Forecasters ran out of traditional names for storms Friday, forcing them to turn to the Greek alphabet for only the second time since the 1950s, per the AP. With more than two months left in the record-shattering Atlantic hurricane season, so many named storms have been produced that scientists ran out of traditional names as Tropical Storm Wilfred developed in the eastern Atlantic. It was only the second time that has happened since forecasters standardized the naming system in 1953. Wilfred was weak and far from land. Two hours after Wilfred took shape, the National Hurricane Center moved to the Greek alphabet when Subtropical Storm Alpha formed just off the coast of Portugal. Next up is Beta and so on.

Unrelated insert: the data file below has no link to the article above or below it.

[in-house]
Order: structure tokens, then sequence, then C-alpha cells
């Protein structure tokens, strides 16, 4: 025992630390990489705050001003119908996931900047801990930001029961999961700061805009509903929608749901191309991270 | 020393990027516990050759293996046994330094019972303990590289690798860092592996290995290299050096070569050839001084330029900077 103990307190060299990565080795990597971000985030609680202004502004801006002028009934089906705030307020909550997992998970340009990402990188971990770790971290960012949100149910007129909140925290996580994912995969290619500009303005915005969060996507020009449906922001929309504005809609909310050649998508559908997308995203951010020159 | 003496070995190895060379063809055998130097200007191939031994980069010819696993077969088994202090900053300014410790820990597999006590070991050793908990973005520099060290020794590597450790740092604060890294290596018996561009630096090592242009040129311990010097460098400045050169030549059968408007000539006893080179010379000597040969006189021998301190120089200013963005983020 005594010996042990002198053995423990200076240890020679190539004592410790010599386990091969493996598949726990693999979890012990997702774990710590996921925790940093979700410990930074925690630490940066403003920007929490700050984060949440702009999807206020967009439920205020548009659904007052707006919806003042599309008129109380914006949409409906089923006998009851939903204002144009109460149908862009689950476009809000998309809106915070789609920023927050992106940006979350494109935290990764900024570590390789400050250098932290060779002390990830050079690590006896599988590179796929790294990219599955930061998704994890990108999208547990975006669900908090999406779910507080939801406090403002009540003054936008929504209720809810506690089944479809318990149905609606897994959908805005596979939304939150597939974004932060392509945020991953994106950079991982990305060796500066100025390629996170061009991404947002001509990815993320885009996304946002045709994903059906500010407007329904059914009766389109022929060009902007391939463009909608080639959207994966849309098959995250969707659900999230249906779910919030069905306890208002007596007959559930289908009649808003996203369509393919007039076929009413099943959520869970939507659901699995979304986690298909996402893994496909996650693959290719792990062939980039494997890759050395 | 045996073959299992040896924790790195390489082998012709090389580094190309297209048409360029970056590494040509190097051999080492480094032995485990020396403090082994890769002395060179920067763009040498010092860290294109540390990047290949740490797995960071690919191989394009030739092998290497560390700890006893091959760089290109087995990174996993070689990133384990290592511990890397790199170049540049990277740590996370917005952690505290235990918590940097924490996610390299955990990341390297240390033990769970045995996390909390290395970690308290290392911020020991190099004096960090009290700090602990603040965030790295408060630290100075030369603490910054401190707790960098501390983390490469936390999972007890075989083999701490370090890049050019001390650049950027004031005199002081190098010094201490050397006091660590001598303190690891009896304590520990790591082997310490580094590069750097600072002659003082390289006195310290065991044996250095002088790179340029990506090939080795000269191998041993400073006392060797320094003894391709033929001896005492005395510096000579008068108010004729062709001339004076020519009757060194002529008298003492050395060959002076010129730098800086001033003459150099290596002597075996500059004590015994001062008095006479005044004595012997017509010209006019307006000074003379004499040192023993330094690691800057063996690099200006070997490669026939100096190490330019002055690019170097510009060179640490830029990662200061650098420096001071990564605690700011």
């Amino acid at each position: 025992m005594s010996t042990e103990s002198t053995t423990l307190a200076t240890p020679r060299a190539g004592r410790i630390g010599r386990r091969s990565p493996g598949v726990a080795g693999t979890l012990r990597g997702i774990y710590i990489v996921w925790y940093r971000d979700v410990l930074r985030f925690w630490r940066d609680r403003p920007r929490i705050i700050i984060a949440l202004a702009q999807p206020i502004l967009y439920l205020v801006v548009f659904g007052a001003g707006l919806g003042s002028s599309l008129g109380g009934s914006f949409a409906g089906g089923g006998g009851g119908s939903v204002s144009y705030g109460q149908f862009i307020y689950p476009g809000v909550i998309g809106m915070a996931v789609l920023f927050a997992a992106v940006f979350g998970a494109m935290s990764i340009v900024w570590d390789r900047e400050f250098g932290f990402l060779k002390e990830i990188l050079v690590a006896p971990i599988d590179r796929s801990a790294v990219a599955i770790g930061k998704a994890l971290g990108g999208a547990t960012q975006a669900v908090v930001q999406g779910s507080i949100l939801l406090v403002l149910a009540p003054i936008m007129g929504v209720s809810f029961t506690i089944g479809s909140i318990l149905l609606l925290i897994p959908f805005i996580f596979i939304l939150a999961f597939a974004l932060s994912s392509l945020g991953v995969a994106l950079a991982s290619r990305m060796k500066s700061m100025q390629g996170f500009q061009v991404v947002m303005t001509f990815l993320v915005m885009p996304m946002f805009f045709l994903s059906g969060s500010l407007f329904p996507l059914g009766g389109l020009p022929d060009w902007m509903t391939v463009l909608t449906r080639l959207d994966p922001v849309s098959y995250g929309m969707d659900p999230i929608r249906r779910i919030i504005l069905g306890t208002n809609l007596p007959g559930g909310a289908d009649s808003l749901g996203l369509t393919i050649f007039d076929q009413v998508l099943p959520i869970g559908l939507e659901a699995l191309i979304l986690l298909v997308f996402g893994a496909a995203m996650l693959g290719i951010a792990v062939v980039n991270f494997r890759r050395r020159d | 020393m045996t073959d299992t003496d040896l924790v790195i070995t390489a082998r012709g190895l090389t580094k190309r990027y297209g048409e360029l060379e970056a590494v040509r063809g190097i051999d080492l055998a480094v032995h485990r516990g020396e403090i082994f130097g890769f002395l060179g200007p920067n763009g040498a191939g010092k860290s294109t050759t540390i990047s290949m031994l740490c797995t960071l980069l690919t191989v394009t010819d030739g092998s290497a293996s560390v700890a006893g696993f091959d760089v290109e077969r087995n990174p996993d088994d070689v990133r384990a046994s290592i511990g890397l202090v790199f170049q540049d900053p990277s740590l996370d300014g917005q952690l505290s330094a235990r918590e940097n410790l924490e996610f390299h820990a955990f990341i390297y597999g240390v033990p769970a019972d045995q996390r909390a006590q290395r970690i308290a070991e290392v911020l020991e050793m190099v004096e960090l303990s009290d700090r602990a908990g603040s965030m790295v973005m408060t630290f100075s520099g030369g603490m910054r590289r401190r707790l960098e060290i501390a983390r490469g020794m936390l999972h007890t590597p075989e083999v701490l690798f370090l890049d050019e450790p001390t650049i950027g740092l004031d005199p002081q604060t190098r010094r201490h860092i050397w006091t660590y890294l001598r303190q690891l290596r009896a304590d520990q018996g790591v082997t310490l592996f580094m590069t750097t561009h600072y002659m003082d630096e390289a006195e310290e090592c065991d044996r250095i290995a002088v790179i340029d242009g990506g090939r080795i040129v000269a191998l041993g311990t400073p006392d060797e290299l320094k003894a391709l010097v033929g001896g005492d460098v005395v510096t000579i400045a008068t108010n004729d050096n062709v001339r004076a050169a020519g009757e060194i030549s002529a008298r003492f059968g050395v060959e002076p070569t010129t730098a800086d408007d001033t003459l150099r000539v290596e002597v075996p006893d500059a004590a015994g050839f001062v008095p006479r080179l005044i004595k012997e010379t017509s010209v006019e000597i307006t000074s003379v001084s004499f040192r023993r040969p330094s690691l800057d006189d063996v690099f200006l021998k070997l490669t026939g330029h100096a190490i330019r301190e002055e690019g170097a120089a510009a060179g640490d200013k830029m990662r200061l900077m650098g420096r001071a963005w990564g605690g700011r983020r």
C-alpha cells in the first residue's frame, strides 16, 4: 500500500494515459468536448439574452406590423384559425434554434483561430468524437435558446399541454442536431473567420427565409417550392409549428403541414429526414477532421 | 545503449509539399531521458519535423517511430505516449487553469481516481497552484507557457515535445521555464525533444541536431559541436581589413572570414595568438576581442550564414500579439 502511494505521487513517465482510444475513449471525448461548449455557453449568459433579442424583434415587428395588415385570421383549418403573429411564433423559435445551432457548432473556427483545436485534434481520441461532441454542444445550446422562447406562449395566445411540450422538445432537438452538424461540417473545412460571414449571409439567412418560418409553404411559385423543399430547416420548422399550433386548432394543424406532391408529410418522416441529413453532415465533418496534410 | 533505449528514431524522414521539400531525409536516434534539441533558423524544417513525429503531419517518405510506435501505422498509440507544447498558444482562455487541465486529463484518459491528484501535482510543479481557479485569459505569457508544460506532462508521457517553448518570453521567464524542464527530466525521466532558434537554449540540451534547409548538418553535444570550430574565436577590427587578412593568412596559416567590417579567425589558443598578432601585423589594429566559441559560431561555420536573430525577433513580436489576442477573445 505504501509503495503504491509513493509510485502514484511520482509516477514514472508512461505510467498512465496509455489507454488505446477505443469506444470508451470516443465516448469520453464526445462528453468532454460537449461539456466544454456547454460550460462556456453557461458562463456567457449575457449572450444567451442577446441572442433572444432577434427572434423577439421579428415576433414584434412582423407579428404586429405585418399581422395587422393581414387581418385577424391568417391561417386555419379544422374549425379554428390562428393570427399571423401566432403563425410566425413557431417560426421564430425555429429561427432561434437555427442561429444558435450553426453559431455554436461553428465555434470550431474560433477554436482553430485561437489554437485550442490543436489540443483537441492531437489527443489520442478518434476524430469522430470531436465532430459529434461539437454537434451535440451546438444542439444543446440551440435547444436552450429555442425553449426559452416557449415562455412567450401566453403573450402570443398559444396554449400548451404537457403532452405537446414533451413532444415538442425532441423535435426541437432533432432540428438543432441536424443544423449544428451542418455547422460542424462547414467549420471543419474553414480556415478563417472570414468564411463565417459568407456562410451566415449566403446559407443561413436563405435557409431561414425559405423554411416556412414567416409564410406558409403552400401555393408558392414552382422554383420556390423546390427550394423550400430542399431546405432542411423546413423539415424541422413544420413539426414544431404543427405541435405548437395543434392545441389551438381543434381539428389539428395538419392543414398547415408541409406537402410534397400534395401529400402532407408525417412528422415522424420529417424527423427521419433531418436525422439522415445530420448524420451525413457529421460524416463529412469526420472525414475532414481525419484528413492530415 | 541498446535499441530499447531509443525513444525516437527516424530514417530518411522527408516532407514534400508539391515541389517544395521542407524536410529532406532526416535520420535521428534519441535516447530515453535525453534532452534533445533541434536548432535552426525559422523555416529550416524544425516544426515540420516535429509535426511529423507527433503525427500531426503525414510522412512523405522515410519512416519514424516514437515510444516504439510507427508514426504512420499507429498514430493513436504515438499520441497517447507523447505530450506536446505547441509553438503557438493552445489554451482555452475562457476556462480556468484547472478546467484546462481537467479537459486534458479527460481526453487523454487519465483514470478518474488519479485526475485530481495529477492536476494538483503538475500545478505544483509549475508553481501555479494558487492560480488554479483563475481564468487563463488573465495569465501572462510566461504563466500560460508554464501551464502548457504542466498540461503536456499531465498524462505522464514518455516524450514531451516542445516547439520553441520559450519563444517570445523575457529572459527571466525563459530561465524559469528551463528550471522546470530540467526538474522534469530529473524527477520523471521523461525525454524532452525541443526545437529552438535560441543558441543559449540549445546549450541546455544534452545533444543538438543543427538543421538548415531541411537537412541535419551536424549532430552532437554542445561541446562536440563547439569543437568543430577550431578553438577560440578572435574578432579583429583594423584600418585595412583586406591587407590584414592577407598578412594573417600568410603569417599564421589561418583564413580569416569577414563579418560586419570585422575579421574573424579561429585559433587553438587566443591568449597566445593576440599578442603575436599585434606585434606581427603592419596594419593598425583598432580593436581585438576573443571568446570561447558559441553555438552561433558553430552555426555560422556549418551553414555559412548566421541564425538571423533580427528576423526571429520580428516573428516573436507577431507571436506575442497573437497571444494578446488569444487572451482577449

The only time the hurricane center dipped into the Greek alphabet was the deadly 2005 hurricane season, which included Hurricane Katrina's strike on New Orleans. The prior record for the earliest 21st named storm was Wilma on Oct. 8, 2005, said a Colorado State University hurricane researcher. Meanwhile, hundreds of thousands of people were still without power along the Alabama coast and the Florida panhandle in the aftermath of Hurricane Sally. Officials continued to assess millions of dollars in damage that included a broken bridge in Pensacola and ships thrown onto dry land. Two people in Alabama were killed in the storm. One person is missing in Florida.
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